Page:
• It comes with a snap-on lid that catches stray grounds. If reversed, it makes a handy base to set on your countertop.
  • The grind is easy to adjust. There is a large, clearly labeled wingnut on the bottom that you turn to adjust the grind. The coarseness range is also good, ranging from fine to medium-large, with big enough pieces that you can crack them between your teeth.
  • It costs TWELVE DOLLARS!

The bad

  • It is not extraordinarily beautiful, though It was recently revised to be a little more sleek. It looks simple and modern, and that’s about it. So it might not go with certain table settings (and some dinner guests might not be prepared for how much pepper it puts out.)
  • Being plastic, I suppose it is possible to break it or melt it in a fire. But nothing short of abuse would do that.

So. This grinder is amazing for people with weaker hands and wrists, and for people who need to produce lots of ground pepper quickly. It is terrific for everybody else unless you don’t like how it looks on your dinner table.

-- Karl Chwe  

OXO Good Grips Pepper Mill

Available from Amazon

Uni Jet Stream Prime High Grade Multicolor Ballpoint Pen

I have been using Uni-ball Jetstream pens ever since they came out several years ago. As a left-hander, the fast-drying ink appealed to me right away and I have not been disappointed.

I did break ranks and buy a Cool Tools recommended Parker Jotter ballpoint pen and had trouble with the ink flow almost from the get-go. I contacted Parker and they sent me two new refills, but the problem persisted, so I gave up on Parkers and went back to my standby Jetstream pen.

Then, fairly recently Uni-ball came out with their Jet Stream Prime multicolor pens. The Prime pens are more upscale then their single color brethren, but look much nicer (and, of course, cost more).

I rarely lose pens (just don’t ask to borrow mine), so, without hesitation, I opted for a black three-color pen from the Prime series. These little guys are close to $30 from Amazon, but even at that price I find them a good deal. Most multicolor pens have a less than sleek cross-section and the mechanisms tend to be clunky. Neither of those descriptions apply to the Prime pens. The little sliders for the three colors are barely noticeable and the mechanism is crisp and operates smoothly. I’m a mathematician and I often need to highlight some parts of a derivation, which used to mean circling the parts. No more. Now I just switch from black to red or blue to mark important equations.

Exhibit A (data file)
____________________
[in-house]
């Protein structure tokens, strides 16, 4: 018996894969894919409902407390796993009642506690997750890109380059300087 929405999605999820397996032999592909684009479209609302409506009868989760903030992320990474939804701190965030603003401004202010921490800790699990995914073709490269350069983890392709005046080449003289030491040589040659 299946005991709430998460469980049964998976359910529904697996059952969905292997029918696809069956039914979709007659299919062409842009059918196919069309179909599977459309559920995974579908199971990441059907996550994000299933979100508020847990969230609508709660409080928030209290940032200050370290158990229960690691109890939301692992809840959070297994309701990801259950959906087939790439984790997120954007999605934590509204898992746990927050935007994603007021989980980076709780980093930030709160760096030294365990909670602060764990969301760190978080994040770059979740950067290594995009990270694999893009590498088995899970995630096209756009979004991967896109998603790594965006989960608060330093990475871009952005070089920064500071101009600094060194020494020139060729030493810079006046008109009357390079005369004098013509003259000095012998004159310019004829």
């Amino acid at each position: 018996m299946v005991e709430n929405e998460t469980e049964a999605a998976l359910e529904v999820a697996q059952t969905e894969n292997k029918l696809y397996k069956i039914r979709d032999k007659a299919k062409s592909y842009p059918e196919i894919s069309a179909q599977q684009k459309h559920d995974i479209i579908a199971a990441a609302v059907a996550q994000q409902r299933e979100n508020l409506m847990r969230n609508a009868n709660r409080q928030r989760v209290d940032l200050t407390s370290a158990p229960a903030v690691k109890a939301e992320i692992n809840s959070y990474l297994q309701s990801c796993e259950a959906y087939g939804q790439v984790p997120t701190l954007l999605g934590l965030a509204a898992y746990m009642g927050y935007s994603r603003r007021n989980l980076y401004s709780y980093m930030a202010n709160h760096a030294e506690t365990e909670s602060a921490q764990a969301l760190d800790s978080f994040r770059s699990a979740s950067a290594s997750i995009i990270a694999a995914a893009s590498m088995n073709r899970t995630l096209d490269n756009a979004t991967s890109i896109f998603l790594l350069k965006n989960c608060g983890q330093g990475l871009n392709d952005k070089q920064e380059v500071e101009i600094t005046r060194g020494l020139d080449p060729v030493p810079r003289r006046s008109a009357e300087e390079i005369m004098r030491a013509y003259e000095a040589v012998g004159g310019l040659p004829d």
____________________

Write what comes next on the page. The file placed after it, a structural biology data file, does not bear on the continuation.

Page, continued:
I am not sure what the barrel is made of, but even though it’s not textured or soft-coated it is easy to grip and does not slide in my hand. Also, the pen takes standard Uni-ball refills. The Prime pens come in several color combinations and there are even models that include a pencil, but I haven’t tried the pen-pencil combination. If you hang on to your pens for a long time and have need for more than a single color (or even a pencil), I’d highly recommend the Prime pens from Uni-ball.

One caveat I discovered only after using the pen for a while, and it holds for almost all multi-pens: In order to fit all the refills into the pen, they need to either make the barrel very fat, which this one is not, or skimp on ink, which is the case with this pen. It’s not a big deal, but something to think about. I ordered refills later, but I wish I had ordered them with the pen. See photo below for comparison:


-- Jim Shapiro  

Uni Jet Stream Prime High Grade Multicolor Ballpoint Pen

Available from Amazon

Velo Orange Porteur Bike Rack